Federal senators disagreed over the appropriate balance between national security and privacy laws in a debate at CeBIT today.
Senator Scott Ludlam for the Greens said privacy laws have not kept up with expanding surveillance powers since 9/11. However, Shadow Attorney-General George Brandis of the Opposition said privacy concerns have been "inflated".
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Brandis stressed instead a need to raise the public's awareness about the danger of cyber attacks and increase funding for government agencies charged with defending against those attacks.
Ludlam said Parliament has "rapidly" updated surveillance laws since the 2001 terror attacks on the United States. However, "privacy laws are still stuck in the mid-1990s", he said.
In particular, Ludlam protested what he said amounted to hundreds of thousands of warrantless requests for metadata about citizens' phone usage. While this metadata doesn't include wiretapped conversations, Ludlam said it provides enough information to map the locations of citizens at all times of the day.
"Dozens of government agencies are vacuuming this material up, and there's really no judicial oversight whatsoever," he said.
Smartphones "can place you anywhere at any time", he said. "That is going to be very useful for law enforcement from time to time, but I am very, very concerned about a proposal that says every Australian citizen is treated as a criminal suspect until proven otherwise."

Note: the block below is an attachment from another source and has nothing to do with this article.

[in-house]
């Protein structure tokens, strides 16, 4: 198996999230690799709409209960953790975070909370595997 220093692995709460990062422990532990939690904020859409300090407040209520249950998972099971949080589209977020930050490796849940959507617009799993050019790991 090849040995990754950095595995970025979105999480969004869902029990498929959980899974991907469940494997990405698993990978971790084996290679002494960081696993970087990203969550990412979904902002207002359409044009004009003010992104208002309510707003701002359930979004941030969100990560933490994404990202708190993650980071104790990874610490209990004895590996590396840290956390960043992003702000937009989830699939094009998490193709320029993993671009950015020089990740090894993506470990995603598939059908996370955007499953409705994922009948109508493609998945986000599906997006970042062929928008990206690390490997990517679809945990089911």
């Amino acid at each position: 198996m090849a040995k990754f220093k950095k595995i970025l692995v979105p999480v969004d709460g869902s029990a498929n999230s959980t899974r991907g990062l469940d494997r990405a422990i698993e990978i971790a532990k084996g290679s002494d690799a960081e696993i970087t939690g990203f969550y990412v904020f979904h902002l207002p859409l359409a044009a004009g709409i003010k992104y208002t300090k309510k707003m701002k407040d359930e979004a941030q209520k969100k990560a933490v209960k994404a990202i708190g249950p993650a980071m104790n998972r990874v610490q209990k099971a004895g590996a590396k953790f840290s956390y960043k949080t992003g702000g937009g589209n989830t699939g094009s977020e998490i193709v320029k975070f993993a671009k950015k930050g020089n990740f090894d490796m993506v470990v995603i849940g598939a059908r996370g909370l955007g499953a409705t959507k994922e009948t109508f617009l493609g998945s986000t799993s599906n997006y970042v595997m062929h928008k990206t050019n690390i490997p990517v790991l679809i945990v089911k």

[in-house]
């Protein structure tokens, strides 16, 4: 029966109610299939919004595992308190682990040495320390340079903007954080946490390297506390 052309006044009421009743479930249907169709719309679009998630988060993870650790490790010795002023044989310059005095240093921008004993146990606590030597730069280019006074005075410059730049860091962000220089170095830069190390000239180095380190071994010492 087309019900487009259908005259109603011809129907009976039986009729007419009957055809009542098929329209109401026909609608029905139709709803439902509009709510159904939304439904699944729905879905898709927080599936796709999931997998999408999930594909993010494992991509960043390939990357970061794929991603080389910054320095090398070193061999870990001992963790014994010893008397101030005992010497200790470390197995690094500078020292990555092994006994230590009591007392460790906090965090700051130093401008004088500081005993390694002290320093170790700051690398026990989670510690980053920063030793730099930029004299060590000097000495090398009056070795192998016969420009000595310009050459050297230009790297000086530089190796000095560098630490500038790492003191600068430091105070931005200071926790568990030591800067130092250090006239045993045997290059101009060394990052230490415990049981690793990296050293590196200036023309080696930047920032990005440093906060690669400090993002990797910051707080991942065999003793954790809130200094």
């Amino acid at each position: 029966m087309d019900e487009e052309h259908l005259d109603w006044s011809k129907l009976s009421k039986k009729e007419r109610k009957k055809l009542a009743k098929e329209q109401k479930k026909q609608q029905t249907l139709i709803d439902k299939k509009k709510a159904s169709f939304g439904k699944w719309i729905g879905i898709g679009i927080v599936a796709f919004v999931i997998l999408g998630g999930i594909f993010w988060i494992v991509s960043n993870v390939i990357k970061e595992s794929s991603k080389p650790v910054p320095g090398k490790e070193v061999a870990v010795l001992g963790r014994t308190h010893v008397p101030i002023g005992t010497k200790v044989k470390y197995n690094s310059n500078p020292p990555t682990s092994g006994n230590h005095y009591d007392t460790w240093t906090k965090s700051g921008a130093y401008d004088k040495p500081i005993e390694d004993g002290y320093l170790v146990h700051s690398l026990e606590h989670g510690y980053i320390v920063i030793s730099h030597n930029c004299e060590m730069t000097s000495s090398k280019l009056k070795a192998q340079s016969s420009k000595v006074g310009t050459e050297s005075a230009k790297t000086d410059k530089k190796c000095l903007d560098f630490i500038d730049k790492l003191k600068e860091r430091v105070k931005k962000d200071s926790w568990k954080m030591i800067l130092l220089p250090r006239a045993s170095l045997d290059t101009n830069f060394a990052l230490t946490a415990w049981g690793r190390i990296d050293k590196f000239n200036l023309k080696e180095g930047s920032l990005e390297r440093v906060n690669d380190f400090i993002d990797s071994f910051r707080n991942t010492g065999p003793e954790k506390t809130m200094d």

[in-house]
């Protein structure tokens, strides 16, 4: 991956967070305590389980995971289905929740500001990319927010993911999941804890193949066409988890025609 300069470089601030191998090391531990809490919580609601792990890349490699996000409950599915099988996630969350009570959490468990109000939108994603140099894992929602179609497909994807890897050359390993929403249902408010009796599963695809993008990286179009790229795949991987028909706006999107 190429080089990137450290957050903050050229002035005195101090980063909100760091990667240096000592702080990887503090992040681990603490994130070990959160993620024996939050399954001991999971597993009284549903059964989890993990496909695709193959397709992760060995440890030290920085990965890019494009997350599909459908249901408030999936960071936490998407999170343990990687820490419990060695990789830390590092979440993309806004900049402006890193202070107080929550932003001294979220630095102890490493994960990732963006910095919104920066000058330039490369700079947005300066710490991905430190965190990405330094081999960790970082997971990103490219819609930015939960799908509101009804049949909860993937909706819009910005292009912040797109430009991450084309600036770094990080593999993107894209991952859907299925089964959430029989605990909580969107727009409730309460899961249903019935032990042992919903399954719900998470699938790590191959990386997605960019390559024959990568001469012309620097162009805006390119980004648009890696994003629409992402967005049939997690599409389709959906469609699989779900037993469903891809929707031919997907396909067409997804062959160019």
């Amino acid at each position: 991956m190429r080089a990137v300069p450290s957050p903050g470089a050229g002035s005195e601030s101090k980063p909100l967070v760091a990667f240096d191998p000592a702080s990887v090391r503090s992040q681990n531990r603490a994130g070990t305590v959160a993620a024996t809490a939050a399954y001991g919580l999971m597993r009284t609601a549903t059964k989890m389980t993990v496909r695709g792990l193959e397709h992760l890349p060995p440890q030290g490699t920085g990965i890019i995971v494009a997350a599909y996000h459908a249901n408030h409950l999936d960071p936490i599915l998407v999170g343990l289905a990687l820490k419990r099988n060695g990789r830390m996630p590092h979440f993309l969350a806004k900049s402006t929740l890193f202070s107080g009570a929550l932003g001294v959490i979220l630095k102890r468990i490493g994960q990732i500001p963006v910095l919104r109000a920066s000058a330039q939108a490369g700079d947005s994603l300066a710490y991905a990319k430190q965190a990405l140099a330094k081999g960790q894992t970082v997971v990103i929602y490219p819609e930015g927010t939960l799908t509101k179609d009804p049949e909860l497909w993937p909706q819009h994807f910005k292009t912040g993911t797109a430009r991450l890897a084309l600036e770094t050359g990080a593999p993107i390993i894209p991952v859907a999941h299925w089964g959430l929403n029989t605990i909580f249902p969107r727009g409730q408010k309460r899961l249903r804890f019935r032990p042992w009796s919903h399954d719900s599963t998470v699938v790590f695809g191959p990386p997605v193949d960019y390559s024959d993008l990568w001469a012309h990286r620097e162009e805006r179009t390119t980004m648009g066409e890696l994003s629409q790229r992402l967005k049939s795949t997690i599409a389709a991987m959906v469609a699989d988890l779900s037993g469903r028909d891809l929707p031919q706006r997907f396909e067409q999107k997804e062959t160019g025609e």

Shield laws for journalists have no value if "two dozen different agencies can just grab your phone records and find out who you're talking to", he added.
In his own remarks, Brandis replied: "Some of those [privacy] concerns are real, but others ... have been inflated."
Updates to wire-tapping law were limited to telecommunications legislation and still "require the issuing of a warrant". They can be applied only to suspected criminals and do not take away from privacy protections already in place for Australian citizens, he said.
Brandis stressed that the damage that can be caused by cyber terrorism should not be underestimated. "Attacks upon and the degradation of systems are among the most damaging forms of terrorism."
A major challenge for policy-makers is "reminding citizens that one of the most damaging kinds of terrorism is not violence directed against people but cyber attacks directed against systems".
Brandis complained that law enforcement and national security agencies are underfunded when it comes to cyber security.
These agencies "must be adequately resourced by the executive government and given the necessary powers to respond to the new challenges posed by cyber crime and cyber espionage," he said.
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